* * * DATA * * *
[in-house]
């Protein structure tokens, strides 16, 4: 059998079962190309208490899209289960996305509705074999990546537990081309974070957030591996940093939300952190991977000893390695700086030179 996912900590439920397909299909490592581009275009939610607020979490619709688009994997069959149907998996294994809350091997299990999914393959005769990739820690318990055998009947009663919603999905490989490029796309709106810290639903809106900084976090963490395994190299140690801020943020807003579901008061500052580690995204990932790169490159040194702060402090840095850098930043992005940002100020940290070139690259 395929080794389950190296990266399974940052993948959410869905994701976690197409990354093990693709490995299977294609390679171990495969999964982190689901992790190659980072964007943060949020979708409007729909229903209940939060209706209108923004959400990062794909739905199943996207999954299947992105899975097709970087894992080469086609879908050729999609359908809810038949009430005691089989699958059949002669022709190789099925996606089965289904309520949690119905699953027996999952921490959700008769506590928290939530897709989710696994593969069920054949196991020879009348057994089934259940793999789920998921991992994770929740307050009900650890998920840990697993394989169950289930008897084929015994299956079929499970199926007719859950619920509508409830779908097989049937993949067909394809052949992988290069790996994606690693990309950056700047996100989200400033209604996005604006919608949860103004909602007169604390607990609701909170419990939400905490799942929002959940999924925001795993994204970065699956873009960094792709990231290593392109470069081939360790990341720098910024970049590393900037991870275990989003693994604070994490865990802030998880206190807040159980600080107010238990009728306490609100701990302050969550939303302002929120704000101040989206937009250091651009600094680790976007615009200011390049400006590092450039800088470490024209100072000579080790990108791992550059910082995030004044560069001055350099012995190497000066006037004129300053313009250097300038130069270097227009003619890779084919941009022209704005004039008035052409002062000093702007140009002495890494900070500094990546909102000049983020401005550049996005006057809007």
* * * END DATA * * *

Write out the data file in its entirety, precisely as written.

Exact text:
[in-house]
């Protein structure tokens, strides 16, 4: 059998079962190309208490899209289960996305509705074999990546537990081309974070957030591996940093939300952190991977000893390695700086030179 996912900590439920397909299909490592581009275009939610607020979490619709688009994997069959149907998996294994809350091997299990999914393959005769990739820690318990055998009947009663919603999905490989490029796309709106810290639903809106900084976090963490395994190299140690801020943020807003579901008061500052580690995204990932790169490159040194702060402090840095850098930043992005940002100020940290070139690259 395929080794389950190296990266399974940052993948959410869905994701976690197409990354093990693709490995299977294609390679171990495969999964982190689901992790190659980072964007943060949020979708409007729909229903209940939060209706209108923004959400990062794909739905199943996207999954299947992105899975097709970087894992080469086609879908050729999609359908809810038949009430005691089989699958059949002669022709190789099925996606089965289904309520949690119905699953027996999952921490959700008769506590928290939530897709989710696994593969069920054949196991020879009348057994089934259940793999789920998921991992994770929740307050009900650890998920840990697993394989169950289930008897084929015994299956079929499970199926007719859950619920509508409830779908097989049937993949067909394809052949992988290069790996994606690693990309950056700047996100989200400033209604996005604006919608949860103004909602007169604390607990609701909170419990939400905490799942929002959940999924925001795993994204970065699956873009960094792709990231290593392109470069081939360790990341720098910024970049590393900037991870275990989003693994604070994490865990802030998880206190807040159980600080107010238990009728306490609100701990302050969550939303302002929120704000101040989206937009250091651009600094680790976007615009200011390049400006590092450039800088470490024209100072000579080790990108791992550059910082995030004044560069001055350099012995190497000066006037004129300053313009250097300038130069270097227009003619890779084919941009022209704005004039008035052409002062000093702007140009002495890494900070500094990546909102000049983020401005550049996005006057809007």